Inside the Census of Agriculture
By Adam Cline, Supervisory Statistician, NASS Census & Survey Division in Research and Science
Preparing for the 2022 Census of Agriculture
Preparation for a large survey does not happen overnight, in a few weeks, or even a year. When it comes to USDA’s flagship data collection effort, the Census of Agriculture, this is especially true. USDA’s National Agricultural Statistics Service (NASS) started preparing for the 2022 Census of Agriculture in 2018, when NASS was collecting data for the 2017 Ag Census. NASS’s census, research, and methodology divisions immediately began evaluating content, design, and delivery of the census questionnaire and associated materials for possible improvement. This is the regular cycle of the vital, once every-five-year Census of Agriculture.
The Census of Agriculture is a complete count of U.S. farms and ranches and the people who operate them. Even small plots of land - whether rural or urban - growing fruit, vegetables or some food animals count if $1,000 or more of such products were raised and sold, or normally would have been sold, during the Census year. The Census of Agriculture, taken only once every five years, looks at land use and ownership, operator characteristics, production practices, income and expenditures. For America’s farmers and ranchers, the Census of Agriculture is their voice, their future, and their opportunity.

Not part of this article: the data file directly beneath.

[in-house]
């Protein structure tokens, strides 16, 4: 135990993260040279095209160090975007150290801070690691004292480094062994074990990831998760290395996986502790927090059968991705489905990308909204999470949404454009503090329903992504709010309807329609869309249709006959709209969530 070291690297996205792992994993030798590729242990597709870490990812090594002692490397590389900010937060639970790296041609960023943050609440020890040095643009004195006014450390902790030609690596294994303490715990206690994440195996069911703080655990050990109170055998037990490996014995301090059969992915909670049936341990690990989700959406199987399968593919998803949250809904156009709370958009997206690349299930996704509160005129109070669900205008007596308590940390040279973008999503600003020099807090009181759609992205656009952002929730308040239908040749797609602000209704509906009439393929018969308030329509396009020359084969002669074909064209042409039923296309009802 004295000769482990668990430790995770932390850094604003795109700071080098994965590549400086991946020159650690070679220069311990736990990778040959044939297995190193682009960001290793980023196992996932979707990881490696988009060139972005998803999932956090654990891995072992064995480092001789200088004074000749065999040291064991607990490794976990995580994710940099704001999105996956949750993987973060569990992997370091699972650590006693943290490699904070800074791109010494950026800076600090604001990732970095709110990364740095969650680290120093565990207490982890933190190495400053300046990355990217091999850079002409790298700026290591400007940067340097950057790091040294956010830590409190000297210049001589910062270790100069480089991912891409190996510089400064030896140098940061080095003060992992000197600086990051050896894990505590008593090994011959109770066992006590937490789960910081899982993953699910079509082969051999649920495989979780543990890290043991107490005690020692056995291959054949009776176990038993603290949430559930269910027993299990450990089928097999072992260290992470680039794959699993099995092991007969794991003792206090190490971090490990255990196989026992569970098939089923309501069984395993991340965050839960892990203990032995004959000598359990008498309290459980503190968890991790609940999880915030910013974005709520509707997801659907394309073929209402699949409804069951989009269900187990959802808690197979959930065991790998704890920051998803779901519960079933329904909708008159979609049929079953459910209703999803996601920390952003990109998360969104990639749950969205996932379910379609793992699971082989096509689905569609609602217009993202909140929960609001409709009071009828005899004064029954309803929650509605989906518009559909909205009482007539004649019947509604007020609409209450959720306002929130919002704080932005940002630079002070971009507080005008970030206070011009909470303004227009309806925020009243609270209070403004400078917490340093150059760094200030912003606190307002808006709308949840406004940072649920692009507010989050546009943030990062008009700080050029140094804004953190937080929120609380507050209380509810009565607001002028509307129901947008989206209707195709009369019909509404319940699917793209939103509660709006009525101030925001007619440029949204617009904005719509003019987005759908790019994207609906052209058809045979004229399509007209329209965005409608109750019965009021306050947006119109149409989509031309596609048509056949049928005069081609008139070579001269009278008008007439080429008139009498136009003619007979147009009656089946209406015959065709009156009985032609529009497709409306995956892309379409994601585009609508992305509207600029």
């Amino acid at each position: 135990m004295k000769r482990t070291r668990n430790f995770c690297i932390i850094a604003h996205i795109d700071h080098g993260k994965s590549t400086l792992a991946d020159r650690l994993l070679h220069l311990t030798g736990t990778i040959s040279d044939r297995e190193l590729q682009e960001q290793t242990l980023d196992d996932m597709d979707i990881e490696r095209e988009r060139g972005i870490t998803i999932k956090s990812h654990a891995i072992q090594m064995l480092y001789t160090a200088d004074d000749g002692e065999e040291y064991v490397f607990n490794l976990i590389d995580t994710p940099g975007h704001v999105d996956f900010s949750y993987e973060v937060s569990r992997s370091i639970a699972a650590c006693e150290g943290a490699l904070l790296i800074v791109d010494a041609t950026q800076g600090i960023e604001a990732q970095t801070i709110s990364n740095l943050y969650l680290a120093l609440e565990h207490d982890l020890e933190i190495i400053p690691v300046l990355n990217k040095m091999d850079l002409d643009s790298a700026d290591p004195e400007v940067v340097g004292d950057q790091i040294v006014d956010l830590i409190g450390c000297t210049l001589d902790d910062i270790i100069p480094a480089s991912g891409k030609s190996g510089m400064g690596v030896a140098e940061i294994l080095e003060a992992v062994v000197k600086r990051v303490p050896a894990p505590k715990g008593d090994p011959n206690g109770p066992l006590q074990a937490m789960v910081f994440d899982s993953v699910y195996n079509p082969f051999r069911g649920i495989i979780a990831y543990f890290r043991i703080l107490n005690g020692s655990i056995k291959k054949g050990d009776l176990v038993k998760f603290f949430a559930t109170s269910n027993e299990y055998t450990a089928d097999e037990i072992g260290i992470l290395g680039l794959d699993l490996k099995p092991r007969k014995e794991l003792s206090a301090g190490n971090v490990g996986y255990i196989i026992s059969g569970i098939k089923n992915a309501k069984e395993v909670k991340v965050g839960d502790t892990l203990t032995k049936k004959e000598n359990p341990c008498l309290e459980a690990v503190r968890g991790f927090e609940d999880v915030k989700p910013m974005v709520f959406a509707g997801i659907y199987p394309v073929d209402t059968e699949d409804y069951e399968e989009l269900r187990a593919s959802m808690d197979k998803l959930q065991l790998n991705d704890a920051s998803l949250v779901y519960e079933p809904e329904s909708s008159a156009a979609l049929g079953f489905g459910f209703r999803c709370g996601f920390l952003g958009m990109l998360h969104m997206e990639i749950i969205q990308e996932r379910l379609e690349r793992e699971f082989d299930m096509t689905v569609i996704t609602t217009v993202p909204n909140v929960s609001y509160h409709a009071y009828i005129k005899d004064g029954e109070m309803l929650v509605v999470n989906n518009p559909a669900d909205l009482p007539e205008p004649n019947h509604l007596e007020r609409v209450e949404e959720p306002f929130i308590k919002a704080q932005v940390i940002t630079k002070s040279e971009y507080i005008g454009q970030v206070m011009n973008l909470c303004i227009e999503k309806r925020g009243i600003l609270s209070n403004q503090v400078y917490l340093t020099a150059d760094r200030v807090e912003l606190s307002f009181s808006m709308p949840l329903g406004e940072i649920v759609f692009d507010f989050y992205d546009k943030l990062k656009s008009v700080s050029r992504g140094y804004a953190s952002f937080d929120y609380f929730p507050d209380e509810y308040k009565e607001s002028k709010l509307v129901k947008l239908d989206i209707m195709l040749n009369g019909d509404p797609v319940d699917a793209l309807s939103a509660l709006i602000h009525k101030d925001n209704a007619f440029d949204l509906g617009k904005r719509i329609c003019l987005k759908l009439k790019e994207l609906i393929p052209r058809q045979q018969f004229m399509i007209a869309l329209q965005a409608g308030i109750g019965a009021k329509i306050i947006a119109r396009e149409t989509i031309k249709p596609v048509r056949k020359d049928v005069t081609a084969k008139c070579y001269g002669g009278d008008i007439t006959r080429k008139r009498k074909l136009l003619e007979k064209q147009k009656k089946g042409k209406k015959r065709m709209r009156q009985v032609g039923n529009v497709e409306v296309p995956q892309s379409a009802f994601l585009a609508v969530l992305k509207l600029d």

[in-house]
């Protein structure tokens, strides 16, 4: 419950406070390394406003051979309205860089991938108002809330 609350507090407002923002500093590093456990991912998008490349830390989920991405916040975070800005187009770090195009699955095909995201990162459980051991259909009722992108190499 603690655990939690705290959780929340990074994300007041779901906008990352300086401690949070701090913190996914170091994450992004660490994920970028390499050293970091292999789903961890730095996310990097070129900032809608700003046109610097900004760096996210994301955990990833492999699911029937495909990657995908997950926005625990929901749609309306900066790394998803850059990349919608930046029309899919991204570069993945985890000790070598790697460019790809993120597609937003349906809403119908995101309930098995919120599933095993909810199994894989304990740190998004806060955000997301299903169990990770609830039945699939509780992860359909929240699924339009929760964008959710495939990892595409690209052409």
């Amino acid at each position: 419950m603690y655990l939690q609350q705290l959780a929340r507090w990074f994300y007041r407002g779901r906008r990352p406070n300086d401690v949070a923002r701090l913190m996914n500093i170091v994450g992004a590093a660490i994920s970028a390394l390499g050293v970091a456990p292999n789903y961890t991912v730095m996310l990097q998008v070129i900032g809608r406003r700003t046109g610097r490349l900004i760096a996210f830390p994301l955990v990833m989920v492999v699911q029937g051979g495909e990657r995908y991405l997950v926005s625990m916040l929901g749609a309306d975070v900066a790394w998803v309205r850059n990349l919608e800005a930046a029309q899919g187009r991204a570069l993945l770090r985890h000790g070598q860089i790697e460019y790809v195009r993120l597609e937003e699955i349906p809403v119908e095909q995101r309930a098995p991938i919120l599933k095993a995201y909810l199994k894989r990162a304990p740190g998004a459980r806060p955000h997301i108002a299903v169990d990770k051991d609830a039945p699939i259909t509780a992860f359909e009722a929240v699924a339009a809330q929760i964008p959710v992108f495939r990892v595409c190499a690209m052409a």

Why is the Census of Agriculture important?
The Census of Agriculture provides the only source of uniform, comprehensive, and impartial agriculture data for every county in the nation. Through the Census of Agriculture, producers can show the nation the value and importance of agriculture and can influence decisions that will shape the future of U.S. agriculture.
Who uses Census of Agriculture data?
Census of Agriculture data are used by all those who serve farmers and rural communities — federal, state and local governments, agribusinesses, trade associations, and many others.
Farmers and ranchers can use Census of Agriculture data to make informed decisions about the future of their own operations.
Companies and cooperatives use the data to determine where to locate facilities that will serve agricultural producers.
Community planners use the information to target needed services to rural residents.
Legislators use census data when shaping farm policies and programs.
Does NASS keep the information provided by individual respondents private?
NASS is bound by law (Title 7, U.S. Code, and the Confidential Information Protection and Statistical Efficiency Act or CIPSEA, Public Law 107-347) – and pledges to every data provider – to use the information for statistical purposes only. NASS publishes only aggregated data, not individual or farm-specific data.
~ Providing Timely, Accurate and Useful Statistics in Service to U.S. Agriculture ~
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